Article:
Archaeologists still know very little about settlements and land use in Central-Adriatic Italy in the
centuries before the Roman conquest in 268 BC: most information about Bronze and Iron Age (ca.
2000-268 BC) communities in this part of Italy comes from rich burials and surface artefacts. This
project aims at filling this lacuna by mapping case-study areas where archaeological traces can be
expected on the basis of previous observations in rescue operations and archaeological surface
surveys. Three archaeological issues will be investigated during three fieldwork campaigns: the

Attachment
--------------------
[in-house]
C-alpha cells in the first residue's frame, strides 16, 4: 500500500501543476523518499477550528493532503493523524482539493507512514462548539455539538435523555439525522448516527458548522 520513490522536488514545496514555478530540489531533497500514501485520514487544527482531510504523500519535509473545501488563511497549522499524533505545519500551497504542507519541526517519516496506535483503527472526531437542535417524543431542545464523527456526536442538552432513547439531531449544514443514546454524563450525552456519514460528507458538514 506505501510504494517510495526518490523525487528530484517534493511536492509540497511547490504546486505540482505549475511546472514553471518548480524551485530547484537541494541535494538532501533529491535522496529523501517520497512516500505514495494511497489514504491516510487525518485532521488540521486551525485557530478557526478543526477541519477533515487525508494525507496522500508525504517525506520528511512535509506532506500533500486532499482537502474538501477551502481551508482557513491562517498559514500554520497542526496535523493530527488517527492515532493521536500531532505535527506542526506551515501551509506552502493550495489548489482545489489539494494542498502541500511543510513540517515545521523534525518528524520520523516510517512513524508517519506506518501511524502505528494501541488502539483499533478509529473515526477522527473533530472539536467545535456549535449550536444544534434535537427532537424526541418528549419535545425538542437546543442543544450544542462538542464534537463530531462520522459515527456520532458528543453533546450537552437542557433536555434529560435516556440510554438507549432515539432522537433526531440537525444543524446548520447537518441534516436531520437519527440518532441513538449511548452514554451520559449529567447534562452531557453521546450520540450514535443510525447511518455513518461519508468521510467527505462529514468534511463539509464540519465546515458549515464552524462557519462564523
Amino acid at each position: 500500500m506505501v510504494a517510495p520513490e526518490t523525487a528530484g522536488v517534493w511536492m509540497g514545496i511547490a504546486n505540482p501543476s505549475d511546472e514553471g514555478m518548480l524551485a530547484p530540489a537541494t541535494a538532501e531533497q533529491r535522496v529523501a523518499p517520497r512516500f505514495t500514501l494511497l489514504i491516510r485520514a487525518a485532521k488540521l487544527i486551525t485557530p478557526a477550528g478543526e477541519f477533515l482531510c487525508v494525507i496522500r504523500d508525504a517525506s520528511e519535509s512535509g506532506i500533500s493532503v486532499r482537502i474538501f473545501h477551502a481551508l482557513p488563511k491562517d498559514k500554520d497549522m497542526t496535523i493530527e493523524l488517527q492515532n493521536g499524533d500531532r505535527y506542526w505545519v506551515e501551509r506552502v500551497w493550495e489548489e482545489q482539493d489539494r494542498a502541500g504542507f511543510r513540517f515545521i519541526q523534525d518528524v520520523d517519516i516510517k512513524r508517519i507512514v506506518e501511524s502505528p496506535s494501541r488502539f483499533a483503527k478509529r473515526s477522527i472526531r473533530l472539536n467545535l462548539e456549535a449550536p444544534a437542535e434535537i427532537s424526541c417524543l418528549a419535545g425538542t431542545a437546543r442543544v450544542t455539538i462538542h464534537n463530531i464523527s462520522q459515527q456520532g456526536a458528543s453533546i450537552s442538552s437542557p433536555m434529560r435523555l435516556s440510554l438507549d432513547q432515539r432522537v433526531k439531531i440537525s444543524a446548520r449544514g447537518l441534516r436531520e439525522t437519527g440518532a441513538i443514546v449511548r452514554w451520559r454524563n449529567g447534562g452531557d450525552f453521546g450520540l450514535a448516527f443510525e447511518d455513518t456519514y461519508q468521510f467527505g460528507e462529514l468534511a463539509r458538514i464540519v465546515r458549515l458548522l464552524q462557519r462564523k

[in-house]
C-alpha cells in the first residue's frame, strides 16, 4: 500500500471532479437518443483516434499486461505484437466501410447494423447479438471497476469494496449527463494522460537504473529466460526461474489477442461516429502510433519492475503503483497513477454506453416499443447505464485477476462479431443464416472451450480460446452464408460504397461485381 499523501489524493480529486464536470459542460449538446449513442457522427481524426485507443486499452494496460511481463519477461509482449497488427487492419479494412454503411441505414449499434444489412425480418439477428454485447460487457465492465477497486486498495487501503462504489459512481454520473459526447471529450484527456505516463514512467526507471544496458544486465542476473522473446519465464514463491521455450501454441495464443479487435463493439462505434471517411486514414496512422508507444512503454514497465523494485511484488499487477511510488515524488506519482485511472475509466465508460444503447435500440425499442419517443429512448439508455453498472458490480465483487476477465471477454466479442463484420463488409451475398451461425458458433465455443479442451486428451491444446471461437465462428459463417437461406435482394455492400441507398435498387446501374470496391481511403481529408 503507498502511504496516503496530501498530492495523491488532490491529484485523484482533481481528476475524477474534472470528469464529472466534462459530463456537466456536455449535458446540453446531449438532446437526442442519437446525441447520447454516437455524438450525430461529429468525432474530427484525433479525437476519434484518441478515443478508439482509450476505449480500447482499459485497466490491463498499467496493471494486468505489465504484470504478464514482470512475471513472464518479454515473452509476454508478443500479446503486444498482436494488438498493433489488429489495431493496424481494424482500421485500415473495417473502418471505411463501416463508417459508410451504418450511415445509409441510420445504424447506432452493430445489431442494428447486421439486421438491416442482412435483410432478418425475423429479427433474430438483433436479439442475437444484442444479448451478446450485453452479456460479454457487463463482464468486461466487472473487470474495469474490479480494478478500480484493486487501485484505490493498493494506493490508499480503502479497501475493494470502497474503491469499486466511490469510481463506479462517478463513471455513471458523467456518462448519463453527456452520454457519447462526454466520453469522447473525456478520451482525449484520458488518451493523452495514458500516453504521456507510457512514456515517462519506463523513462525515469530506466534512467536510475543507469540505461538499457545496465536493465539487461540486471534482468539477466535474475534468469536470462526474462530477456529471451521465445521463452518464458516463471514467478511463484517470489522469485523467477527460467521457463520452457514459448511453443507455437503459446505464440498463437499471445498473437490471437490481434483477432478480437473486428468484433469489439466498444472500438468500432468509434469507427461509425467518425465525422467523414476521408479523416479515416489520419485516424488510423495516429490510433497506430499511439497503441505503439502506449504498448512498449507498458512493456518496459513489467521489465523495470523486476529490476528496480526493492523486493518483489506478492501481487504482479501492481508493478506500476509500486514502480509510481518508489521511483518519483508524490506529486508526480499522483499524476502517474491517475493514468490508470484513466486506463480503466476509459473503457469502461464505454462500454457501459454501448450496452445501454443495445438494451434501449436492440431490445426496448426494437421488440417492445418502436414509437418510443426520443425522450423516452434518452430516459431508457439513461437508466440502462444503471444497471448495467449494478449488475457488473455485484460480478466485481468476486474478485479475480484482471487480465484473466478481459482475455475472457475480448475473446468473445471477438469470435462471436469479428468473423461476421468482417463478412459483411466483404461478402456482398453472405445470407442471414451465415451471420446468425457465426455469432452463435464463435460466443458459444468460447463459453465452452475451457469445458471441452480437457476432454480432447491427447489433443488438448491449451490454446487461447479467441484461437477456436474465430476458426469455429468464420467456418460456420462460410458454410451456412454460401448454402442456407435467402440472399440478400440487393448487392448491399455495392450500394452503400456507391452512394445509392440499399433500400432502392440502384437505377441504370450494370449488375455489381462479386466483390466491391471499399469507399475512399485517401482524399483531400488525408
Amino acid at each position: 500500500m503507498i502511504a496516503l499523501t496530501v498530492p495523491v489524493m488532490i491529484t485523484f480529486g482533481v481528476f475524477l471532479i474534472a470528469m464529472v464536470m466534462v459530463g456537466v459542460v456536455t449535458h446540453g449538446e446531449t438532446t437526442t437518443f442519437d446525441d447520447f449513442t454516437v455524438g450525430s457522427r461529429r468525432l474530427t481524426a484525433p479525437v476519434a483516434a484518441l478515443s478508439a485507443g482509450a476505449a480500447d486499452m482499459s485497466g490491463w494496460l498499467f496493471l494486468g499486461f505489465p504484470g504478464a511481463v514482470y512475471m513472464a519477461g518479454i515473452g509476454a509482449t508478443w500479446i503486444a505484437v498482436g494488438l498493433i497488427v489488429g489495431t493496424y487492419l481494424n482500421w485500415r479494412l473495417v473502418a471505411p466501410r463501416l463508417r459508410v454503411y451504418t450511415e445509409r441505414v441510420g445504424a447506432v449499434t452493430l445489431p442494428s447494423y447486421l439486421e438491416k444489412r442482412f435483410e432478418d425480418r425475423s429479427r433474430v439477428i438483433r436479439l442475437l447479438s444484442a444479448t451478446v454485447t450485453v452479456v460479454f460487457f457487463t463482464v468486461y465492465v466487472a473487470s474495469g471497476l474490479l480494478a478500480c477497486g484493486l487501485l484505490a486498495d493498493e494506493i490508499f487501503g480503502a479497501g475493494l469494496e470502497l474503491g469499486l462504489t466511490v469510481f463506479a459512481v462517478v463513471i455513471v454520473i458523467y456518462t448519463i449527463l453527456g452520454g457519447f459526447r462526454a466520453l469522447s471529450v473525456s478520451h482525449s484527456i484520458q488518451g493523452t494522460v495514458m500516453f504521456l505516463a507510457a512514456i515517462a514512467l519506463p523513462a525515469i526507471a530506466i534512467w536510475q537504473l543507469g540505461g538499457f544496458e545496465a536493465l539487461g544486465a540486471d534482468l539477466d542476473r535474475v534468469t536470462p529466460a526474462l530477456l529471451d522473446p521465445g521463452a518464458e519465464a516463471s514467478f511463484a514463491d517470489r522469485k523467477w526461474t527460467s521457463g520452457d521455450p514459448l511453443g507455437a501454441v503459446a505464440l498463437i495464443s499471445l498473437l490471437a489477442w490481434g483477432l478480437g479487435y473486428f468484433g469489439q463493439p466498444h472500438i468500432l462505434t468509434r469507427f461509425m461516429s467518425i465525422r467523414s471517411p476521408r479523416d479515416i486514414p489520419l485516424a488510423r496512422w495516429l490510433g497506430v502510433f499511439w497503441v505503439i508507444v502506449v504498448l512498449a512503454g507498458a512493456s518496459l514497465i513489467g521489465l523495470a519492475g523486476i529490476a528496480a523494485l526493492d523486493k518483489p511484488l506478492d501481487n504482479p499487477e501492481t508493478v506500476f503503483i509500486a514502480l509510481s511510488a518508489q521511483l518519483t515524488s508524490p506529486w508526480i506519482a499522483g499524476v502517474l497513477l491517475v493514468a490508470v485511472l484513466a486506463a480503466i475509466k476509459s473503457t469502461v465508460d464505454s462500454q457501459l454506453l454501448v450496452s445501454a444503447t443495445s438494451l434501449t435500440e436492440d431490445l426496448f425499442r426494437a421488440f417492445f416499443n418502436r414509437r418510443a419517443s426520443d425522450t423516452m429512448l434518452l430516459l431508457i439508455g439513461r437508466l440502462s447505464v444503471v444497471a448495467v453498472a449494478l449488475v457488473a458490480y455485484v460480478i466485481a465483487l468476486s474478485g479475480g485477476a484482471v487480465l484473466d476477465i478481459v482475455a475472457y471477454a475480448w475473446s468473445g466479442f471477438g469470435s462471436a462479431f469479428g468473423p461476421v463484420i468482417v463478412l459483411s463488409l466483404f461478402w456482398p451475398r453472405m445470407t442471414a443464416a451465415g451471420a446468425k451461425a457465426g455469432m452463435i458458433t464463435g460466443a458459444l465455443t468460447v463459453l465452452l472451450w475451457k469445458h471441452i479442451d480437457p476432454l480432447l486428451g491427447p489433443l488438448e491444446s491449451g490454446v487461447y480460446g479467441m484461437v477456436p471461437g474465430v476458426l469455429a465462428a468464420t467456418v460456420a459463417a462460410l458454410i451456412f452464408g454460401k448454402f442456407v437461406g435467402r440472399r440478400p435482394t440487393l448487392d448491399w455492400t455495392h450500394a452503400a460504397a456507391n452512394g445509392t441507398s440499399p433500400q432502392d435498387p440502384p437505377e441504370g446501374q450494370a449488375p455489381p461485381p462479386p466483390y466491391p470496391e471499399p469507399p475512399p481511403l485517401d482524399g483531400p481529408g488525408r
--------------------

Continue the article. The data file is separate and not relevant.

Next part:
location and character of Bronze and Iron Age settlements, the detection potential of archaeological
remains by non-invasive prospection techniques, and the spatial organization of pre-Roman
habitations and territories.
The project will contribute to the development of techniques to detect pre-Roman remains. The
selected areas will be mapped without excavation: remote-sensing techniques including aerial
photography, digital terrain models, geophysical surveys (georadar and geomagnetics) and
systematic surface artefact recording will be used. Such techniques are frequently used by
archaeologists in Mediterranean landscape studies, but rarely on prehistoric remains, and an
assessment of their application in prehistoric studies is highly needed. The high-resolution maps
produced in the project will be verified by targeted coring.